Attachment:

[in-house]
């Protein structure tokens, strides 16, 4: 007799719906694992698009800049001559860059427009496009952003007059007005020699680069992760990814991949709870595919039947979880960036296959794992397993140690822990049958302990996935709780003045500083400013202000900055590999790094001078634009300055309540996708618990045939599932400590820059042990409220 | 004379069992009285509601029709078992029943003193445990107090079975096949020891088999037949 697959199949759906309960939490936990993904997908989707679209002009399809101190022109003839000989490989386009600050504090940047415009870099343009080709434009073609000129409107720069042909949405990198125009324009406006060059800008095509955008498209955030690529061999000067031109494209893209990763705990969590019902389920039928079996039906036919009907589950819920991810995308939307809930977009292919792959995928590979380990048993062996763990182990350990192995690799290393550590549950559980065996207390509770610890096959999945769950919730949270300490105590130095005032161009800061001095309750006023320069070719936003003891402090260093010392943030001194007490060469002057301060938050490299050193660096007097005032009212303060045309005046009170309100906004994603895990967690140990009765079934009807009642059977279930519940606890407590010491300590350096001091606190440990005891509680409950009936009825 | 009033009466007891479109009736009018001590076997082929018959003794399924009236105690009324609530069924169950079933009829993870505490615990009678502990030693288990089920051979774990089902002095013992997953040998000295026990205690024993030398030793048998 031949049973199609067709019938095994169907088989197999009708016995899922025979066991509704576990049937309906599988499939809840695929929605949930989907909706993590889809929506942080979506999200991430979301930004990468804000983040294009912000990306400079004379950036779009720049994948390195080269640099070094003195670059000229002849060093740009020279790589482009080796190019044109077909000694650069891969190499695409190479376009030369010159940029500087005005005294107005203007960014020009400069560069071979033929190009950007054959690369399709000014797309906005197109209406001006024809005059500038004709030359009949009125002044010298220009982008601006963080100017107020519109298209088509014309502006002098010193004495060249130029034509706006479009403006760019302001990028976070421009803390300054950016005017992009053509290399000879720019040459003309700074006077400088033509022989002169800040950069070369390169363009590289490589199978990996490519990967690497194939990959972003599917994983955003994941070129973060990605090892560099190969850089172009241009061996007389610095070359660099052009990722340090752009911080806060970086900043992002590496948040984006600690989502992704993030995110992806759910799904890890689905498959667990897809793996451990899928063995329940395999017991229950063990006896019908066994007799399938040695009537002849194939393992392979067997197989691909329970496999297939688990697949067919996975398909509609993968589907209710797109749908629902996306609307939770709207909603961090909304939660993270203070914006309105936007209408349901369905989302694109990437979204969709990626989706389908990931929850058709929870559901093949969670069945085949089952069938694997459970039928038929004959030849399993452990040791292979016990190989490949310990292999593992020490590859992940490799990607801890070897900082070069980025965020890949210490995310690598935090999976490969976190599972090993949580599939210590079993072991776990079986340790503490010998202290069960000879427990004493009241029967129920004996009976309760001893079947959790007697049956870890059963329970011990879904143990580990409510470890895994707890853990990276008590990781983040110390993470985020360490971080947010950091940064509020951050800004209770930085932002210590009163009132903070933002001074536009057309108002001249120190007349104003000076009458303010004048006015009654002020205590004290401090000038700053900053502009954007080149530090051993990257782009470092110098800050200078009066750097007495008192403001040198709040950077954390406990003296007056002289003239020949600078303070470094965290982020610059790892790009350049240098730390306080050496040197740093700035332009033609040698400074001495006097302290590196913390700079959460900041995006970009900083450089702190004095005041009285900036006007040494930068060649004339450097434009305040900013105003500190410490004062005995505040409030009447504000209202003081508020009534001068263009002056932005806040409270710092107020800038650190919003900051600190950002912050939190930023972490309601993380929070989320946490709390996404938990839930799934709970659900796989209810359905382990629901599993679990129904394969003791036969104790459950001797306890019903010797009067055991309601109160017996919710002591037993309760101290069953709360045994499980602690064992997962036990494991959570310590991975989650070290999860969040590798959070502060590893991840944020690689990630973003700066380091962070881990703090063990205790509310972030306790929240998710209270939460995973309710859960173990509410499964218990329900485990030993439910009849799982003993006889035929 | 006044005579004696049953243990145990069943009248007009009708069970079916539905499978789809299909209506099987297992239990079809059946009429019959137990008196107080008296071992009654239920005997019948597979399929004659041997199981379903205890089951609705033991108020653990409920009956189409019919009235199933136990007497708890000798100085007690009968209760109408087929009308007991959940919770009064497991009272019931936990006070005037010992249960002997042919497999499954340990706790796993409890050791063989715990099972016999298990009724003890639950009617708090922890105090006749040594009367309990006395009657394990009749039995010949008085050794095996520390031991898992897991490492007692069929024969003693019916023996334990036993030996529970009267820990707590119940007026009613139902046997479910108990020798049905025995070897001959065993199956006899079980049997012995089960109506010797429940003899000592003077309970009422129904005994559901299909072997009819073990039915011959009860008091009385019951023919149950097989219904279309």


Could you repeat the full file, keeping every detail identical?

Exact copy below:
[in-house]
């Protein structure tokens, strides 16, 4: 007799719906694992698009800049001559860059427009496009952003007059007005020699680069992760990814991949709870595919039947979880960036296959794992397993140690822990049958302990996935709780003045500083400013202000900055590999790094001078634009300055309540996708618990045939599932400590820059042990409220 | 004379069992009285509601029709078992029943003193445990107090079975096949020891088999037949 697959199949759906309960939490936990993904997908989707679209002009399809101190022109003839000989490989386009600050504090940047415009870099343009080709434009073609000129409107720069042909949405990198125009324009406006060059800008095509955008498209955030690529061999000067031109494209893209990763705990969590019902389920039928079996039906036919009907589950819920991810995308939307809930977009292919792959995928590979380990048993062996763990182990350990192995690799290393550590549950559980065996207390509770610890096959999945769950919730949270300490105590130095005032161009800061001095309750006023320069070719936003003891402090260093010392943030001194007490060469002057301060938050490299050193660096007097005032009212303060045309005046009170309100906004994603895990967690140990009765079934009807009642059977279930519940606890407590010491300590350096001091606190440990005891509680409950009936009825 | 009033009466007891479109009736009018001590076997082929018959003794399924009236105690009324609530069924169950079933009829993870505490615990009678502990030693288990089920051979774990089902002095013992997953040998000295026990205690024993030398030793048998 031949049973199609067709019938095994169907088989197999009708016995899922025979066991509704576990049937309906599988499939809840695929929605949930989907909706993590889809929506942080979506999200991430979301930004990468804000983040294009912000990306400079004379950036779009720049994948390195080269640099070094003195670059000229002849060093740009020279790589482009080796190019044109077909000694650069891969190499695409190479376009030369010159940029500087005005005294107005203007960014020009400069560069071979033929190009950007054959690369399709000014797309906005197109209406001006024809005059500038004709030359009949009125002044010298220009982008601006963080100017107020519109298209088509014309502006002098010193004495060249130029034509706006479009403006760019302001990028976070421009803390300054950016005017992009053509290399000879720019040459003309700074006077400088033509022989002169800040950069070369390169363009590289490589199978990996490519990967690497194939990959972003599917994983955003994941070129973060990605090892560099190969850089172009241009061996007389610095070359660099052009990722340090752009911080806060970086900043992002590496948040984006600690989502992704993030995110992806759910799904890890689905498959667990897809793996451990899928063995329940395999017991229950063990006896019908066994007799399938040695009537002849194939393992392979067997197989691909329970496999297939688990697949067919996975398909509609993968589907209710797109749908629902996306609307939770709207909603961090909304939660993270203070914006309105936007209408349901369905989302694109990437979204969709990626989706389908990931929850058709929870559901093949969670069945085949089952069938694997459970039928038929004959030849399993452990040791292979016990190989490949310990292999593992020490590859992940490799990607801890070897900082070069980025965020890949210490995310690598935090999976490969976190599972090993949580599939210590079993072991776990079986340790503490010998202290069960000879427990004493009241029967129920004996009976309760001893079947959790007697049956870890059963329970011990879904143990580990409510470890895994707890853990990276008590990781983040110390993470985020360490971080947010950091940064509020951050800004209770930085932002210590009163009132903070933002001074536009057309108002001249120190007349104003000076009458303010004048006015009654002020205590004290401090000038700053900053502009954007080149530090051993990257782009470092110098800050200078009066750097007495008192403001040198709040950077954390406990003296007056002289003239020949600078303070470094965290982020610059790892790009350049240098730390306080050496040197740093700035332009033609040698400074001495006097302290590196913390700079959460900041995006970009900083450089702190004095005041009285900036006007040494930068060649004339450097434009305040900013105003500190410490004062005995505040409030009447504000209202003081508020009534001068263009002056932005806040409270710092107020800038650190919003900051600190950002912050939190930023972490309601993380929070989320946490709390996404938990839930799934709970659900796989209810359905382990629901599993679990129904394969003791036969104790459950001797306890019903010797009067055991309601109160017996919710002591037993309760101290069953709360045994499980602690064992997962036990494991959570310590991975989650070290999860969040590798959070502060590893991840944020690689990630973003700066380091962070881990703090063990205790509310972030306790929240998710209270939460995973309710859960173990509410499964218990329900485990030993439910009849799982003993006889035929 | 006044005579004696049953243990145990069943009248007009009708069970079916539905499978789809299909209506099987297992239990079809059946009429019959137990008196107080008296071992009654239920005997019948597979399929004659041997199981379903205890089951609705033991108020653990409920009956189409019919009235199933136990007497708890000798100085007690009968209760109408087929009308007991959940919770009064497991009272019931936990006070005037010992249960002997042919497999499954340990706790796993409890050791063989715990099972016999298990009724003890639950009617708090922890105090006749040594009367309990006395009657394990009749039995010949008085050794095996520390031991898992897991490492007692069929024969003693019916023996334990036993030996529970009267820990707590119940007026009613139902046997479910108990020798049905025995070897001959065993199956006899079980049997012995089960109506010797429940003899000592003077309970009422129904005994559901299909072997009819073990039915011959009860008091009385019951023919149950097989219904279309």